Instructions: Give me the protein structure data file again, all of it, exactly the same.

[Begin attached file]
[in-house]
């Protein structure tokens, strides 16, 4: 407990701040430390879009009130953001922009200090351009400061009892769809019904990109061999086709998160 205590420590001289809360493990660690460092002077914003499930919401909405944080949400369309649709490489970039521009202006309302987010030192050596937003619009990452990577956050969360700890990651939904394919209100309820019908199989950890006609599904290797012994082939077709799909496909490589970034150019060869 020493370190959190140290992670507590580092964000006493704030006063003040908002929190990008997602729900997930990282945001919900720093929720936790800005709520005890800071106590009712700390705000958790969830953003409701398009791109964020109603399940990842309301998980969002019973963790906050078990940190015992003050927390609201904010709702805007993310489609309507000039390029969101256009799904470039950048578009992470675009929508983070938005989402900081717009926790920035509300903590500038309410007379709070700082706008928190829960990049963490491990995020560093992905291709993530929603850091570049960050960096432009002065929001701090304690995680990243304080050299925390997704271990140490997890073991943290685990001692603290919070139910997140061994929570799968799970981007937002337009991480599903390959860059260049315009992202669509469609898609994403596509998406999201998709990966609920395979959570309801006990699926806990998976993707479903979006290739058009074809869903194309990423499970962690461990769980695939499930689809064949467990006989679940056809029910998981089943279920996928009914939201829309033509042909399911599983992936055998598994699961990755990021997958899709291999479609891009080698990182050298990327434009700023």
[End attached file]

[in-house]
């Protein structure tokens, strides 16, 4: 407990701040430390879009009130953001922009200090351009400061009892769809019904990109061999086709998160 205590420590001289809360493990660690460092002077914003499930919401909405944080949400369309649709490489970039521009202006309302987010030192050596937003619009990452990577956050969360700890990651939904394919209100309820019908199989950890006609599904290797012994082939077709799909496909490589970034150019060869 020493370190959190140290992670507590580092964000006493704030006063003040908002929190990008997602729900997930990282945001919900720093929720936790800005709520005890800071106590009712700390705000958790969830953003409701398009791109964020109603399940990842309301998980969002019973963790906050078990940190015992003050927390609201904010709702805007993310489609309507000039390029969101256009799904470039950048578009992470675009929508983070938005989402900081717009926790920035509300903590500038309410007379709070700082706008928190829960990049963490491990995020560093992905291709993530929603850091570049960050960096432009002065929001701090304690995680990243304080050299925390997704271990140490997890073991943290685990001692603290919070139910997140061994929570799968799970981007937002337009991480599903390959860059260049315009992202669509469609898609994403596509998406999201998709990966609920395979959570309801006990699926806990998976993707479903979006290739058009074809869903194309990423499970962690461990769980695939499930689809064949467990006989679940056809029910998981089943279920996928009914939201829309033509042909399911599983992936055998598994699961990755990021997958899709291999479609891009080698990182050298990327434009700023």